New Canada Post issue celebrates discovery of Erebus

A ceremony held in Halifax on July 22 marked the release of a new $20 Fine Silver coin and three postage stamps commemorating the discovery of the Erebus. Participating in the release, from left to right: Kirk MacRae, a Royal Canadian Mint board member; Peter MacKay, minister of justice and attorney general; Robert Moreau, a director with Collections, Curatorial and Conservation, Parks Canada; and Doug Jones, vice-president, Canada Post.

On July 22, Canada Post unveiled three stamps commemorating Sir John Franklin’s 1845 search for the Northwest Passage and the recent discovery of his vanished flagship, HMS Erebus, in September of last year. The stamps – two Permanent and one international rate – will be issued Aug. 6. The se-tenant – or side-by-side – Permanent stamps were designed by Roy White, of the Vancouver-based Subplot Design, with illustrations from Halifax resident Mike Little, who has also worked on other stamps, including the Titanic collection (Scott #2536-37) issued in 2012. Continue reading →

Embarrassment for Canada Post, a dream for collectors

Thanks to Canada Post, the summer of 2015 will be remembered as a hot one for stamp collectors. While the Crown corporation has been raked over the coals by some for its hoodoo design error, this is stuff that dreams are made of for philatelists. This is a significant error, and for some philatelists, this will be about profiting from the mistake. For other collectors, it’s about the hunt to add the image error to their collection. Continue reading →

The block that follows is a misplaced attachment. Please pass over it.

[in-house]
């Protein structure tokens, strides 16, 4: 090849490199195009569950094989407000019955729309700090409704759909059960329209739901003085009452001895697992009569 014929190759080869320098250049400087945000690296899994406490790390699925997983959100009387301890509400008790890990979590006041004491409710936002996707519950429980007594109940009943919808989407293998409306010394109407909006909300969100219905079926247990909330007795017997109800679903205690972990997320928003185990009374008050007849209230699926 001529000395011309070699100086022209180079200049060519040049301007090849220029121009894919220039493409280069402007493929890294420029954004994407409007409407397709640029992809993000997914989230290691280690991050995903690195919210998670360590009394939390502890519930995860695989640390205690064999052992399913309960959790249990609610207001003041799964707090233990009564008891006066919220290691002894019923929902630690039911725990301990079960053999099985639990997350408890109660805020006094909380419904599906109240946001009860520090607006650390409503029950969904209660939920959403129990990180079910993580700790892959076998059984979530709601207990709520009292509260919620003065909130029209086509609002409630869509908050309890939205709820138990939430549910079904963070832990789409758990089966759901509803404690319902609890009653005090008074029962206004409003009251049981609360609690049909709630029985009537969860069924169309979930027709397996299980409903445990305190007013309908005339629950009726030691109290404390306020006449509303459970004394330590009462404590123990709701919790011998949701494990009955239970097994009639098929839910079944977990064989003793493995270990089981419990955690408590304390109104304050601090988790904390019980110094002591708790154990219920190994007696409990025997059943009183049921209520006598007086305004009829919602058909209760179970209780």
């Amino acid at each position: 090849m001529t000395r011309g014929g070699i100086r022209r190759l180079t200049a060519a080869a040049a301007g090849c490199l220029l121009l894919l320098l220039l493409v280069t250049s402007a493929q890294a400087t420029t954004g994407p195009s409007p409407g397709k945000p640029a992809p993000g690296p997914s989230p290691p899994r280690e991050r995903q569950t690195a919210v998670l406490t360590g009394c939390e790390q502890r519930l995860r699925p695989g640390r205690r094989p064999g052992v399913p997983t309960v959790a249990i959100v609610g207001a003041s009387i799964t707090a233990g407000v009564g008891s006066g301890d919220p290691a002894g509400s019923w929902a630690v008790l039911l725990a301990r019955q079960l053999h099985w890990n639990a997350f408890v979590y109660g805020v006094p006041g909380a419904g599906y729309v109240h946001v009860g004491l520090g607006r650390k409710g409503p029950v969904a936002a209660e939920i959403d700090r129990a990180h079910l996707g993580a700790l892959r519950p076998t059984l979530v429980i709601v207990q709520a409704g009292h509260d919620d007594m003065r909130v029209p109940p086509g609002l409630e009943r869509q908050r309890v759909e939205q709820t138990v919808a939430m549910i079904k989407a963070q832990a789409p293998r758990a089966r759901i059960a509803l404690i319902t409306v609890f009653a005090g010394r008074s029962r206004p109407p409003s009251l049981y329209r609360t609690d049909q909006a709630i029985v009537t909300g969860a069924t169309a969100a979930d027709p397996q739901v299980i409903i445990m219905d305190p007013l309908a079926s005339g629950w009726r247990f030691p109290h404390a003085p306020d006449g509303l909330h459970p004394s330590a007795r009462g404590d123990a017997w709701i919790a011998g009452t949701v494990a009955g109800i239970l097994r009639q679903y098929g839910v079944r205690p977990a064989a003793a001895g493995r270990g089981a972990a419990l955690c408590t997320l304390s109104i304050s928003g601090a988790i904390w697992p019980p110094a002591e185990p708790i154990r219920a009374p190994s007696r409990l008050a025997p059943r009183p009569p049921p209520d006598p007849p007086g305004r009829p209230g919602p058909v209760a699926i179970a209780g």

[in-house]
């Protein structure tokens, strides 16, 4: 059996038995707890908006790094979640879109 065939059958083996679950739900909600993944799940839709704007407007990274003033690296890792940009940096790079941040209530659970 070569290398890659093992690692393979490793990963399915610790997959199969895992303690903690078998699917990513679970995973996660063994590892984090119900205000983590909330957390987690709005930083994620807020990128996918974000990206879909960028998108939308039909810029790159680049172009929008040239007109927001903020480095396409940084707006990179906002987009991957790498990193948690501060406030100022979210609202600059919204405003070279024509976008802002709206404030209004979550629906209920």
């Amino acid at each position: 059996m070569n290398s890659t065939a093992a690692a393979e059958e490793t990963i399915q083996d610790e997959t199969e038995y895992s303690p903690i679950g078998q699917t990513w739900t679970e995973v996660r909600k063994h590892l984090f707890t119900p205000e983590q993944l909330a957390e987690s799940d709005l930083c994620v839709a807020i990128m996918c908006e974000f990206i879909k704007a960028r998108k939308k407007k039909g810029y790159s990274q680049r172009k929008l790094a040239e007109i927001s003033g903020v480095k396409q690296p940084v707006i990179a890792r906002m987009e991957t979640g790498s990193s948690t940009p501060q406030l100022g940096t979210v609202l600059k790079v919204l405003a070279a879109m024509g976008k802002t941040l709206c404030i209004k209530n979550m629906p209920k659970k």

Aerophilatelic mystery close to being solved

In 2008, after The Canadian Aerophilatelist editor Chris Hargreaves began researching the ‘D.w.’ handstamp, one theory suggested the marking was made by a private collector; however, why would a collector cover a stamp if there was ample space on the cover?

There’s mystery in the air. Or at least that’s where it was. Now the mystery has turned to the ground, but aerophilatelists are hot on its tail, following close behind in hopes of solving what one philatelist called “a mystery worthy of a Sherlock Holmes novel.” And as Robert Timberg, Royal Philatelic Society of Canada (RPSC) executive manager, explained further: “As no one really knows what the letters stand for, however, it’s a mystery all should find fascinating whether they’re into aerophilately or not.” After more than half a decade of researching the “D.w.” handstamp found on 44 covers from the Winnipeg area dating back to the 1930s, Chris Hargreaves, a member of the Canadian Aerophilatelic Society (CAS), said there might finally be some solid answers. Continue reading →

Stamp collecting is so much more than child’s play

“An adult would never waste his time collecting stamps.” At least that was the feeling during the days when Franklin Delano Roosevelt began collecting stamps as an eight-year-old. “At the time, collecting was thought to be a child’s hobby,” says Anthony Musso, author of FDR and the Post Office, a historical account of Roosevelt’s devotion to stamps and the post office. The author describes how FDR’s mother, Sara Delano Roosevelt, introduced the hobby to her son, whom years later would become the longest serving president of the United States. Continue reading →

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